Roll the dice to follow a salmon’s path from the river out the ocean and back upstream with this printable board game. Along the way, we learn how other living things are connected to salmon and the role we play in caring for our resources.
First Peoples depend on their knowledge of place that has evolved from generations of observations about how plants and animals respond to seasonal patterns. The land provides First Peoples with food, water, shelter, clothing and tools, as well as a spiritual connection, stories and traditions.
First Peoples have long recognized the interconnectedness of all living things on Earth. The concept of interconnectedness, and that humans are just one strand in the web of life, may help students to understand the importance of caring for the environment and acting as stewards, or caretakers, of Earth’s resources.
Egg: eggs are laid in rivers by the female in a nest (known as a redd) and then one or more males fertilize the eggs.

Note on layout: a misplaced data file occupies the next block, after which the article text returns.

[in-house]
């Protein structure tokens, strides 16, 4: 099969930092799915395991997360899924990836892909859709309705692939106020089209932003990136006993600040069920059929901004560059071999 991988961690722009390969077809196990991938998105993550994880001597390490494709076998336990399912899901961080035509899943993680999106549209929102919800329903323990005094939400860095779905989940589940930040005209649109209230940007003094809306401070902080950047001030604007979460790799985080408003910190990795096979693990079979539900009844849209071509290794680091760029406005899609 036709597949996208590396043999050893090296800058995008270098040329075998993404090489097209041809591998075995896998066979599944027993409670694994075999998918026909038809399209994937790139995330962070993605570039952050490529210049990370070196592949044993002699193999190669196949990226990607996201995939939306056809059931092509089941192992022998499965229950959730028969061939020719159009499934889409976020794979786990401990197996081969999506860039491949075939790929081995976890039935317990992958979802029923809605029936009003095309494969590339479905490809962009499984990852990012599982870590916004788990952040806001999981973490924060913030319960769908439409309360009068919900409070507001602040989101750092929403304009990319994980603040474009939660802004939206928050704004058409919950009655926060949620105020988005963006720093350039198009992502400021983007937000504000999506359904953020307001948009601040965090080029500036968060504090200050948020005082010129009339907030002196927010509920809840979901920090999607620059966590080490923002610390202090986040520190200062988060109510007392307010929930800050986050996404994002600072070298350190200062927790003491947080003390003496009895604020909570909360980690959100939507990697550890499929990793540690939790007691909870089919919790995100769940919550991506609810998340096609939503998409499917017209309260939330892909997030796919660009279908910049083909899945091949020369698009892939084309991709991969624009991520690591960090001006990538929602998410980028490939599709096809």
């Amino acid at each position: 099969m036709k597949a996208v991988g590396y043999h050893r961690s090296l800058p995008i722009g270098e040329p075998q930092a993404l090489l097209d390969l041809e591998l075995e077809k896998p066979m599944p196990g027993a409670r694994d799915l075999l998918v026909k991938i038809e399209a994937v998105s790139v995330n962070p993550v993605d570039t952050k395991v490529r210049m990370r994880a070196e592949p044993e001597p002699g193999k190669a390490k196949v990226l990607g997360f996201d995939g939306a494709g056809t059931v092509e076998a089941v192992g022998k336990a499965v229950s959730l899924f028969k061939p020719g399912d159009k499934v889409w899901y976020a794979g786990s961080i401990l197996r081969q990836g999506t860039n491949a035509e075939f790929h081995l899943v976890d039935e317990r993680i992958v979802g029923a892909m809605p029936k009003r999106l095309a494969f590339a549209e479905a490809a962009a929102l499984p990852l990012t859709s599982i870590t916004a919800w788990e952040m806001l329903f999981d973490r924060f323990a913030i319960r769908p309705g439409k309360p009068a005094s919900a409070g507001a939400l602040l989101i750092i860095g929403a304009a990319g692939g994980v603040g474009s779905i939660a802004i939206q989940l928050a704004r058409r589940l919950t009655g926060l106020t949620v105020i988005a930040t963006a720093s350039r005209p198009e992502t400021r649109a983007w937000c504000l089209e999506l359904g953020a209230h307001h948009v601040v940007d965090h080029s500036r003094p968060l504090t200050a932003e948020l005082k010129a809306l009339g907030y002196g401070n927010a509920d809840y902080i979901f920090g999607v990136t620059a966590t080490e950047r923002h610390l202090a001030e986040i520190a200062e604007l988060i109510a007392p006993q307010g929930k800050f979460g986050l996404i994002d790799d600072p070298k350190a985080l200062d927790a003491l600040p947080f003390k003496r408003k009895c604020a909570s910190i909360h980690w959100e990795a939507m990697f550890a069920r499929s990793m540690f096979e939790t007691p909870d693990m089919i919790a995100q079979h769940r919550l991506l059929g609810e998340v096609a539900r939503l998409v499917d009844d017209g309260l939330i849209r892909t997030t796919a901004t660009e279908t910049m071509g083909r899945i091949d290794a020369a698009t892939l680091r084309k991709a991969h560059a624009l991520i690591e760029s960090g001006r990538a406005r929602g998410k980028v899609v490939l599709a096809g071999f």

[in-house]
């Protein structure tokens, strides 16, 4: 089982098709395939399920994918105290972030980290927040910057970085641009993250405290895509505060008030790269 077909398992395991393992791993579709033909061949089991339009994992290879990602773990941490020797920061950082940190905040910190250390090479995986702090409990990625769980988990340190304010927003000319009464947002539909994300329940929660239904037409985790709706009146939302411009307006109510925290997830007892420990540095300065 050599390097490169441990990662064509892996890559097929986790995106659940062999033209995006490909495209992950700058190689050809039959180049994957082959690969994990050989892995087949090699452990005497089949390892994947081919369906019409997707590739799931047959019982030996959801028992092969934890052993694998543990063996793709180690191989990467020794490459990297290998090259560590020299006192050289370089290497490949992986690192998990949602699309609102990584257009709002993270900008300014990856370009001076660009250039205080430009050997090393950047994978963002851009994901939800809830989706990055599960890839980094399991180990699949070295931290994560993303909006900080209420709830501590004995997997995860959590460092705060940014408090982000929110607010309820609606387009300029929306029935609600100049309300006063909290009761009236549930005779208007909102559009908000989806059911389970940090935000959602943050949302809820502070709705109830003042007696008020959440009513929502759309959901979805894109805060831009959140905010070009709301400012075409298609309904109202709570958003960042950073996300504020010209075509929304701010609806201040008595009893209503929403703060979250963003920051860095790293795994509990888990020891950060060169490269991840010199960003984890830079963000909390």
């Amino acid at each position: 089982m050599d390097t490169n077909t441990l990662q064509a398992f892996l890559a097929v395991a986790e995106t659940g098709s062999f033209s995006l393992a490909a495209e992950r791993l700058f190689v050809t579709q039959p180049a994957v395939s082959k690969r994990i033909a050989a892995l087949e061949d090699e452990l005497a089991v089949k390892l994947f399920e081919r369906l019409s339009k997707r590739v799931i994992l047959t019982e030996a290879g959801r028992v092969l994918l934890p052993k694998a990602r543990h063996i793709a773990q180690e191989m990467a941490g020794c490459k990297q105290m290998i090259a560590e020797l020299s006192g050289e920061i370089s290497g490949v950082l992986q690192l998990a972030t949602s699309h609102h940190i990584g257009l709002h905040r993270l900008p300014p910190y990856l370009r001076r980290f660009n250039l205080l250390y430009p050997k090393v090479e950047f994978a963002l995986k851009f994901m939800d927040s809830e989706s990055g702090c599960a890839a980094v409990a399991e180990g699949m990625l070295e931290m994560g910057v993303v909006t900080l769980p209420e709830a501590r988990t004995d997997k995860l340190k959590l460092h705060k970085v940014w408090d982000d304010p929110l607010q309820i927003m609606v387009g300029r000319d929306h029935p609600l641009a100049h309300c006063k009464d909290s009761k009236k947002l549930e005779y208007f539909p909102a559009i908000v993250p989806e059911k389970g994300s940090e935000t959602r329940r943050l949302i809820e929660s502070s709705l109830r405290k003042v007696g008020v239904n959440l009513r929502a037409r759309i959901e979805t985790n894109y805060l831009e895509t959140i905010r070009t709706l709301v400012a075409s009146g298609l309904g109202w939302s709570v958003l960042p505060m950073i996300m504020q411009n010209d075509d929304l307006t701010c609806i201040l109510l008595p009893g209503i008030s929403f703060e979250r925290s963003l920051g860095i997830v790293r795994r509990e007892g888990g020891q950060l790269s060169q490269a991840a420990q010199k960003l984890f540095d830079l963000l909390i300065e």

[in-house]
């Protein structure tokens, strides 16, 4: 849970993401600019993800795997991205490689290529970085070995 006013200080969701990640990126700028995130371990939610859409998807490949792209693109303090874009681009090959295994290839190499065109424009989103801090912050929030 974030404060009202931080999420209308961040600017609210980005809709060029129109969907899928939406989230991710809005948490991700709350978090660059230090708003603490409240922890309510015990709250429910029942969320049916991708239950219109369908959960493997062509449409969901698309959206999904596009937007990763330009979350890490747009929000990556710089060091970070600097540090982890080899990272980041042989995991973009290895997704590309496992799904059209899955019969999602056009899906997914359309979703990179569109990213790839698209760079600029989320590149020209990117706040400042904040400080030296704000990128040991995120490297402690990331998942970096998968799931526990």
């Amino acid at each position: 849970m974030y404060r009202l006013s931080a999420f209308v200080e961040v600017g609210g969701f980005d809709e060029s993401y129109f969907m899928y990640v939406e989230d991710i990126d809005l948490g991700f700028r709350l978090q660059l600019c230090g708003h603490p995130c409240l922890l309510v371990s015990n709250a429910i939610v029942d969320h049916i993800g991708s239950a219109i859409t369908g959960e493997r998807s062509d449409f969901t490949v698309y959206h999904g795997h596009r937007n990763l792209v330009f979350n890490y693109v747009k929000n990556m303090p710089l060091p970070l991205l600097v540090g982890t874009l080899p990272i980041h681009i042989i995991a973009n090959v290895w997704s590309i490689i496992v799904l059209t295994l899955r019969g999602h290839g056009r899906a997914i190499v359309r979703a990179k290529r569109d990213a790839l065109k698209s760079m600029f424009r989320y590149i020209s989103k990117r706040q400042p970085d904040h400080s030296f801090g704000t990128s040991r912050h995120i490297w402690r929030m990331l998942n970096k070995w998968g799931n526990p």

Alevin: when the eggs hatch in late winter, the tiny fish are called alevin. Alevin have a nutritious yolk sac attached to their bellies that they feed on for up to four months.
Fry: once they have finished their yolk sac and leave the gravel, they start to feed on live prey. They may head straight to the ocean or stay in the river for another year.
Smolt: as salmon swim to the ocean, their bodies go through major physiological changes, called smolting. In the estuaries, where rivers meet the ocean, their bodies adjust and adapt to living in salt water.
Adult: salmon become adults when they reach the ocean and live there for one to seven years.
Spawner: when they begin the journey back to the river where they hatch to lay or fertilize eggs, they are called a spawner.